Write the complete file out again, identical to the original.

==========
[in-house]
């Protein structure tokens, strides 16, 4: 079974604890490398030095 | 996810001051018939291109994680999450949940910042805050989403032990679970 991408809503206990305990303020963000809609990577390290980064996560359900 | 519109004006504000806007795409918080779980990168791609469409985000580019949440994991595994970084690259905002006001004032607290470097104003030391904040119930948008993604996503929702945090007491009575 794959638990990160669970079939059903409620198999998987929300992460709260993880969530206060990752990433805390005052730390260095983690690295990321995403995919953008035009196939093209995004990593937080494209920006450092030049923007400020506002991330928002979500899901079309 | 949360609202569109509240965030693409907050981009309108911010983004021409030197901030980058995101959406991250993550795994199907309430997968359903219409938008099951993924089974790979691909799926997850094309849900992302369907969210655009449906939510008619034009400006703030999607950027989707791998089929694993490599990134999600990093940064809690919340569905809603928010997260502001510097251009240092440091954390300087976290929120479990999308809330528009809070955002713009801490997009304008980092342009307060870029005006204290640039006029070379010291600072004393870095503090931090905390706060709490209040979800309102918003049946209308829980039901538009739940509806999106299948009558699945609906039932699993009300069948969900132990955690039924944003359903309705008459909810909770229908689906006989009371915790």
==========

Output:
[in-house]
């Protein structure tokens, strides 16, 4: 079974604890490398030095 | 996810001051018939291109994680999450949940910042805050989403032990679970 991408809503206990305990303020963000809609990577390290980064996560359900 | 519109004006504000806007795409918080779980990168791609469409985000580019949440994991595994970084690259905002006001004032607290470097104003030391904040119930948008993604996503929702945090007491009575 794959638990990160669970079939059903409620198999998987929300992460709260993880969530206060990752990433805390005052730390260095983690690295990321995403995919953008035009196939093209995004990593937080494209920006450092030049923007400020506002991330928002979500899901079309 | 949360609202569109509240965030693409907050981009309108911010983004021409030197901030980058995101959406991250993550795994199907309430997968359903219409938008099951993924089974790979691909799926997850094309849900992302369907969210655009449906939510008619034009400006703030999607950027989707791998089929694993490599990134999600990093940064809690919340569905809603928010997260502001510097251009240092440091954390300087976290929120479990999308809330528009809070955002713009801490997009304008980092342009307060870029005006204290640039006029070379010291600072004393870095503090931090905390706060709490209040979800309102918003049946209308829980039901538009739940509806999106299948009558699945609906039932699993009300069948969900132990955690039924944003359903309705008459909810909770229908689906006989009371915790």